National Parks are Important to Us

A trip or two to a national park with family and friends is always an enhancing and enriching experience. Glance through this Buzzle post to learn why the national parks are important and valuable to us.

Quick Fact
A National park was conceptualized in 1832 by George Catlin, an amateur artist who, on a trip to the Dakotas, was worried about the encroachment on forests and sites of the indigenous people. He proposed that these areas could be protected by certain government policies.
Many of us remember our first visit to a national park – it was, for most of us, with our parents or during a school tour. No matter how young we were when we first visited one of these places of scenic beauty and natural tranquility, its memories never cease to exist from our minds. The various wild animals, plants, flowers, and awe-inspiring landscapes, which we may have seen as children, always tend to remind us that nature has more things in store than we may think.

A National park is essentially a protected area, either owned or declared by the government of a country. Every country in the world has a number of such areas reserved as national parks, and interestingly, some of them also appear as natural heritage sites in the World Heritage List of the United Nations Educational, Scientific and Cultural Organization (UNESCO). The areas of national parks are protected to safeguard the natural environment, wherein the local, indigenous species of plants and animals dwell and thrive. They also protect and preserve certain landscapes, which hold a special significance for a particular region or for the country.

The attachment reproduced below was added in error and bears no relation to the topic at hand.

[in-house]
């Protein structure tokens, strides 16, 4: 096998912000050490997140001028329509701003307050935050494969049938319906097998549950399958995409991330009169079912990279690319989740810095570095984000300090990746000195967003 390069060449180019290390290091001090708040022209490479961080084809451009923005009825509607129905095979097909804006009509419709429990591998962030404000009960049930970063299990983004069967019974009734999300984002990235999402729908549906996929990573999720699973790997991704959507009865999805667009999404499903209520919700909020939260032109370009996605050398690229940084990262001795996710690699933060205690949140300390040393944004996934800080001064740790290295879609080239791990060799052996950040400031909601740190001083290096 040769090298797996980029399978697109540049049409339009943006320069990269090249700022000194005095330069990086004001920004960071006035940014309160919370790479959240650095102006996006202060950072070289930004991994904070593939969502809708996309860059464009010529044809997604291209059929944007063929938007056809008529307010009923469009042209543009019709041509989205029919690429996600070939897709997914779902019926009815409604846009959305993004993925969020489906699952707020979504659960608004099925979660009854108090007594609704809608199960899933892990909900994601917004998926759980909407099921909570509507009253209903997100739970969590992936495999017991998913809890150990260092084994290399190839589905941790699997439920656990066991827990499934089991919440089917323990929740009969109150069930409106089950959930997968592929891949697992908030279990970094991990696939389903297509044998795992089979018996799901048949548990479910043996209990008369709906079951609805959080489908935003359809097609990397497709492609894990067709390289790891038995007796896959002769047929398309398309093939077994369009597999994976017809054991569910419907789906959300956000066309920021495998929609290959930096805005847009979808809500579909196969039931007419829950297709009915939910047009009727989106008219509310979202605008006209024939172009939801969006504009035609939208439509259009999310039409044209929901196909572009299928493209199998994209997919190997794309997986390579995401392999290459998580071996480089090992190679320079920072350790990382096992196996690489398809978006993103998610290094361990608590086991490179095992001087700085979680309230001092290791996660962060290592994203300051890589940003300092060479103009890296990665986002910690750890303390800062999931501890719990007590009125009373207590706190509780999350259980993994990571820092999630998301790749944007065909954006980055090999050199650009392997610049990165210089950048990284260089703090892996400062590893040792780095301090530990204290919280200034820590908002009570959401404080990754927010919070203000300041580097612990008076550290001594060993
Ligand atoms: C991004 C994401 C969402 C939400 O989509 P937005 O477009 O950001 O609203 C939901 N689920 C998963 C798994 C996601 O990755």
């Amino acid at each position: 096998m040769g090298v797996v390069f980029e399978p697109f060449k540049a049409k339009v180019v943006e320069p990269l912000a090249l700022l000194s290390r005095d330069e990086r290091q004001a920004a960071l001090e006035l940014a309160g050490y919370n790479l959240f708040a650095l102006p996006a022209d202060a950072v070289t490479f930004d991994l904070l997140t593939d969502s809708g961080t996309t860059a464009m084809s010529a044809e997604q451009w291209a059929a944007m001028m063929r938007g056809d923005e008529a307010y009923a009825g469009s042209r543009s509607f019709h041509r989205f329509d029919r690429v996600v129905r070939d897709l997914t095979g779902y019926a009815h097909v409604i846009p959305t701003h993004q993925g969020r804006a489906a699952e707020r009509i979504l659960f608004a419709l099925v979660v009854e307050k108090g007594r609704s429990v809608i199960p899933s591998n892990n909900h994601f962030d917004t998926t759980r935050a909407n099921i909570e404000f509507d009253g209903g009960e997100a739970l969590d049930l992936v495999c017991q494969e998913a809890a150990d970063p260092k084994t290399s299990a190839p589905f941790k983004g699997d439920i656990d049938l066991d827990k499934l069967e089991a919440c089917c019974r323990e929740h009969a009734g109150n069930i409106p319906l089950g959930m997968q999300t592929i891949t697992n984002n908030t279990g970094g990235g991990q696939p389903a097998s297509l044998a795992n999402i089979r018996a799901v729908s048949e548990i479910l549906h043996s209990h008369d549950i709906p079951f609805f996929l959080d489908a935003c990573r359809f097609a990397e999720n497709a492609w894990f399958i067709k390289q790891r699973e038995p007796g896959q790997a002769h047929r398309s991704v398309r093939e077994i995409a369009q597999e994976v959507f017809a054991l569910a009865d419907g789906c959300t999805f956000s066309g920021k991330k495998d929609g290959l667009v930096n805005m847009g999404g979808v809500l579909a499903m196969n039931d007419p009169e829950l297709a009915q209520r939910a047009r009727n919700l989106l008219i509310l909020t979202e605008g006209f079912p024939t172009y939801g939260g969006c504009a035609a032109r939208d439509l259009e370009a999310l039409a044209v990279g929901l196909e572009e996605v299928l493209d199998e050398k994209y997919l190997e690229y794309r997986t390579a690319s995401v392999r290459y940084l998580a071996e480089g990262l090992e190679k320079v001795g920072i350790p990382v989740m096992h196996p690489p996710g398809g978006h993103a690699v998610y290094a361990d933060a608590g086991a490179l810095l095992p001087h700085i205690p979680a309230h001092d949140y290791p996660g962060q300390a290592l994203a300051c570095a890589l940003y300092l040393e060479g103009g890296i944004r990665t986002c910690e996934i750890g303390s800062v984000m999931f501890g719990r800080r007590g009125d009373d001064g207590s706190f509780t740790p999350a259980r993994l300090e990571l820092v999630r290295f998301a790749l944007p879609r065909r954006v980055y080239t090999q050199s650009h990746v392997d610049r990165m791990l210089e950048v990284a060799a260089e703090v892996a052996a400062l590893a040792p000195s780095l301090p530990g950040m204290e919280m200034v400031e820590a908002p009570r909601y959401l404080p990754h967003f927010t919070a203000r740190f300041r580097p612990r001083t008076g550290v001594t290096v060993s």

Importance of National Parks
National parks are important to us for more reasons than one. Some of them include the following:

Protection of Wildlife

We share our planet with a variety of plant and animal species, which collectively constitute the Earth’s biodiversity. Their survival for a longer period of time is ensured when their natural habitats are safeguarded. National parks provide them with existential security. Moreover, these are numerous species of plants and animals, which are extremely rare and cannot survive at all, if they are taken out of their original, natural habitats. In such cases, they often dwindle in population, thus becoming endangered and/or become extinct altogether. National parks help safeguard and conserve such rare and indigenous species, thus securing the biodiversity of that region.
Protection of Landforms

National parks are reserved/protected areas which, more often than not, encompass beautiful landforms such as snow-capped mountains, desert dunes, sandy beaches, foggy rainforests, river cliffs and gorges, and so on. The more they are exposed to human interference, the more they are prone to damage and destruction. National parks ensure sound, pollution-free environment, with minimum human intervention, controlled by legal statutes. This aids to safeguard the landforms and other places of scenic beauty, which may be a highlight of a particular region or country.